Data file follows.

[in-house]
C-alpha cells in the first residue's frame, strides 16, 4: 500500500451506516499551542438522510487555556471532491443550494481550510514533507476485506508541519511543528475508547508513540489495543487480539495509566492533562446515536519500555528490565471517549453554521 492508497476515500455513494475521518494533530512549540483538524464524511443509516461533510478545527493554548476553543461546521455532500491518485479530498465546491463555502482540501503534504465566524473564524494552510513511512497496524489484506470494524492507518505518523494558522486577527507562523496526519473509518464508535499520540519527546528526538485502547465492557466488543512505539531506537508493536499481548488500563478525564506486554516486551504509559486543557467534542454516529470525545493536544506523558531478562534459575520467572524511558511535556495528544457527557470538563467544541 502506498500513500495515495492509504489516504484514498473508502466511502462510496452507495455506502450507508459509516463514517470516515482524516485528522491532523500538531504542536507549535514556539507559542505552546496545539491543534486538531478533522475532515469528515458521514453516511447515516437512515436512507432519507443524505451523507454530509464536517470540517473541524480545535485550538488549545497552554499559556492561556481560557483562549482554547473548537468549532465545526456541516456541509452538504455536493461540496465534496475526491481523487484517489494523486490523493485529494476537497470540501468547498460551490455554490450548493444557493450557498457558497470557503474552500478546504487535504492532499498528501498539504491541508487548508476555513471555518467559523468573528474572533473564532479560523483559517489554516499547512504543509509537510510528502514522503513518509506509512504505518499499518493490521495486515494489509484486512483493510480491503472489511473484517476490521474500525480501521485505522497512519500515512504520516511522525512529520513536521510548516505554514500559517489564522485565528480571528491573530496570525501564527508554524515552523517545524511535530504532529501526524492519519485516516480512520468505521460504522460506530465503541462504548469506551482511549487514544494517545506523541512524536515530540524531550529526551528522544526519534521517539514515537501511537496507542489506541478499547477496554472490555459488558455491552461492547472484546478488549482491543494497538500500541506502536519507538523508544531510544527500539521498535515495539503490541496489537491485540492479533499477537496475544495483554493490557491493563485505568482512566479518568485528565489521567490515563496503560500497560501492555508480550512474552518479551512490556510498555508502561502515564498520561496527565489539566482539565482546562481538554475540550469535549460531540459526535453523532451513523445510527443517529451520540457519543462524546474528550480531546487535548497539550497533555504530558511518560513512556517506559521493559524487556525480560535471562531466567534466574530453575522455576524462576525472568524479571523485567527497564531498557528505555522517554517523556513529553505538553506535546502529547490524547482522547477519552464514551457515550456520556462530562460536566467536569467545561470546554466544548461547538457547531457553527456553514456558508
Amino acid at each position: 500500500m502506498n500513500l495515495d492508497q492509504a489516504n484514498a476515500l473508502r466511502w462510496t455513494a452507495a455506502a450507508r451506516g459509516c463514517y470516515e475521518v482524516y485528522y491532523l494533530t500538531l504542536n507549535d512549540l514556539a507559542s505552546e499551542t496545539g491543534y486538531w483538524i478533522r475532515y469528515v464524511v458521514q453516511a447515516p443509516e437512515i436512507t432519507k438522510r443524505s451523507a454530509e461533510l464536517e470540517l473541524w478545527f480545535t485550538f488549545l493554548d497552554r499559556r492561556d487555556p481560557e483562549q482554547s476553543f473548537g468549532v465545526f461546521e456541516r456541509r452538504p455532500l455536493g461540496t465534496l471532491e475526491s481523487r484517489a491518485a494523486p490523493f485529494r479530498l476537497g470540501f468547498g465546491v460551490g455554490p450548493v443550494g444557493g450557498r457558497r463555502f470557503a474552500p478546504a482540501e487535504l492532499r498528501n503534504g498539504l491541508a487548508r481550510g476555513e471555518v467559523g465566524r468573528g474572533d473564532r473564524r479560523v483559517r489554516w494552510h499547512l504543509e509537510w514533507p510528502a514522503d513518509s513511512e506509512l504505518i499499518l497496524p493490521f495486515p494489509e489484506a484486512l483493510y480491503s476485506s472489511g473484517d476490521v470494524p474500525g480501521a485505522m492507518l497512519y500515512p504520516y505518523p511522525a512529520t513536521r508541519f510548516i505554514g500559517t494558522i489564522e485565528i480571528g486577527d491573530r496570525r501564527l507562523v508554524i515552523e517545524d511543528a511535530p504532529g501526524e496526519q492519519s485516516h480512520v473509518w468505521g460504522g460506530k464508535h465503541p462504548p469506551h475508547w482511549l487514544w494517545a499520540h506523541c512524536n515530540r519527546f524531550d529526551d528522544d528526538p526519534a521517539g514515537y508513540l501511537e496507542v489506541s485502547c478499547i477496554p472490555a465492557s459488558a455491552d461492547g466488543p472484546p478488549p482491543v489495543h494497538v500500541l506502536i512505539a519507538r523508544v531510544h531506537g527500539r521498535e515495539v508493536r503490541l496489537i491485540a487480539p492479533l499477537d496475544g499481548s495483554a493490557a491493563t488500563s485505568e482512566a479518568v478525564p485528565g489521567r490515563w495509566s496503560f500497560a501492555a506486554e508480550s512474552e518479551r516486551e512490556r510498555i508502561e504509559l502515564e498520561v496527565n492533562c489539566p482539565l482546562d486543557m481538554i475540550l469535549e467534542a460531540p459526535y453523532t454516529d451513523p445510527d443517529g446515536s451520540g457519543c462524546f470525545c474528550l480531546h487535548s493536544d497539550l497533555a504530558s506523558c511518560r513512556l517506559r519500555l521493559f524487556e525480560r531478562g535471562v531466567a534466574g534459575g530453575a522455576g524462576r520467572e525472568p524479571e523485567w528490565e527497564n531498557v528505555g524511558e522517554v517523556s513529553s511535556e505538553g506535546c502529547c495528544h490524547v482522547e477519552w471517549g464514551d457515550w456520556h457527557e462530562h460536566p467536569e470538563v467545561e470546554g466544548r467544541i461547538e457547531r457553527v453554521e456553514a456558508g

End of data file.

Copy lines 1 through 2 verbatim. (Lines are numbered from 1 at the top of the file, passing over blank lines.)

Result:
[in-house]
C-alpha cells in the first residue's frame, strides 16, 4: 500500500451506516499551542438522510487555556471532491443550494481550510514533507476485506508541519511543528475508547508513540489495543487480539495509566492533562446515536519500555528490565471517549453554521 492508497476515500455513494475521518494533530512549540483538524464524511443509516461533510478545527493554548476553543461546521455532500491518485479530498465546491463555502482540501503534504465566524473564524494552510513511512497496524489484506470494524492507518505518523494558522486577527507562523496526519473509518464508535499520540519527546528526538485502547465492557466488543512505539531506537508493536499481548488500563478525564506486554516486551504509559486543557467534542454516529470525545493536544506523558531478562534459575520467572524511558511535556495528544457527557470538563467544541 502506498500513500495515495492509504489516504484514498473508502466511502462510496452507495455506502450507508459509516463514517470516515482524516485528522491532523500538531504542536507549535514556539507559542505552546496545539491543534486538531478533522475532515469528515458521514453516511447515516437512515436512507432519507443524505451523507454530509464536517470540517473541524480545535485550538488549545497552554499559556492561556481560557483562549482554547473548537468549532465545526456541516456541509452538504455536493461540496465534496475526491481523487484517489494523486490523493485529494476537497470540501468547498460551490455554490450548493444557493450557498457558497470557503474552500478546504487535504492532499498528501498539504491541508487548508476555513471555518467559523468573528474572533473564532479560523483559517489554516499547512504543509509537510510528502514522503513518509506509512504505518499499518493490521495486515494489509484486512483493510480491503472489511473484517476490521474500525480501521485505522497512519500515512504520516511522525512529520513536521510548516505554514500559517489564522485565528480571528491573530496570525501564527508554524515552523517545524511535530504532529501526524492519519485516516480512520468505521460504522460506530465503541462504548469506551482511549487514544494517545506523541512524536515530540524531550529526551528522544526519534521517539514515537501511537496507542489506541478499547477496554472490555459488558455491552461492547472484546478488549482491543494497538500500541506502536519507538523508544531510544527500539521498535515495539503490541496489537491485540492479533499477537496475544495483554493490557491493563485505568482512566479518568485528565489521567490515563496503560500497560501492555508480550512474552518479551512490556510498555508502561502515564498520561496527565489539566482539565482546562481538554475540550469535549460531540459526535453523532451513523445510527443517529451520540457519543462524546474528550480531546487535548497539550497533555504530558511518560513512556517506559521493559524487556525480560535471562531466567534466574530453575522455576524462576525472568524479571523485567527497564531498557528505555522517554517523556513529553505538553506535546502529547490524547482522547477519552464514551457515550456520556462530562460536566467536569467545561470546554466544548461547538457547531457553527456553514456558508